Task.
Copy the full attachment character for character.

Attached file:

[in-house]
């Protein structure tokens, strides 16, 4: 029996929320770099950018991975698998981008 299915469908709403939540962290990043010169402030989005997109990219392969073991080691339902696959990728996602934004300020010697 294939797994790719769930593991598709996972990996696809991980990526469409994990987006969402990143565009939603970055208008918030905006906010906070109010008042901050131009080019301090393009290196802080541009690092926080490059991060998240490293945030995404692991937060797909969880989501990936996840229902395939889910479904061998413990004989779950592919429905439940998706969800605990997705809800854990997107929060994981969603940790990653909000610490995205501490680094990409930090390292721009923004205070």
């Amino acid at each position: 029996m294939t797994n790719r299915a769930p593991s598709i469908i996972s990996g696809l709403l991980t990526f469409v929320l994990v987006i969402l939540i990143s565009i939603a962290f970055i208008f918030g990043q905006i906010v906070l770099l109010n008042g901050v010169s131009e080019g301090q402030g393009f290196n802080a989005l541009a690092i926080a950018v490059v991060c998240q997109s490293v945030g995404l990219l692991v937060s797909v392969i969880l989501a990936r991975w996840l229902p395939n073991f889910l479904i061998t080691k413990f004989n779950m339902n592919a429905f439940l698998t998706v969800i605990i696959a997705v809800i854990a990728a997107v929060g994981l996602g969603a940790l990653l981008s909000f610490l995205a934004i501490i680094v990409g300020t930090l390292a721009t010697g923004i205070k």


[in-house]
């Protein structure tokens, strides 16, 4: 029996929320770099950018991975698998981008 299915469908709403939540962290990043010169402030989005997109990219392969073991080691339902696959990728996602934004300020010697 294939797994790719769930593991598709996972990996696809991980990526469409994990987006969402990143565009939603970055208008918030905006906010906070109010008042901050131009080019301090393009290196802080541009690092926080490059991060998240490293945030995404692991937060797909969880989501990936996840229902395939889910479904061998413990004989779950592919429905439940998706969800605990997705809800854990997107929060994981969603940790990653909000610490995205501490680094990409930090390292721009923004205070």
């Amino acid at each position: 029996m294939t797994n790719r299915a769930p593991s598709i469908i996972s990996g696809l709403l991980t990526f469409v929320l994990v987006i969402l939540i990143s565009i939603a962290f970055i208008f918030g990043q905006i906010v906070l770099l109010n008042g901050v010169s131009e080019g301090q402030g393009f290196n802080a989005l541009a690092i926080a950018v490059v991060c998240q997109s490293v945030g995404l990219l692991v937060s797909v392969i969880l989501a990936r991975w996840l229902p395939n073991f889910l479904i061998t080691k413990f004989n779950m339902n592919a429905f439940l698998t998706v969800i605990i696959a997705v809800i854990a990728a997107v929060g994981l996602g969603a940790l990653l981008s909000f610490l995205a934004i501490i680094v990409g300020t930090l390292a721009t010697g923004i205070k």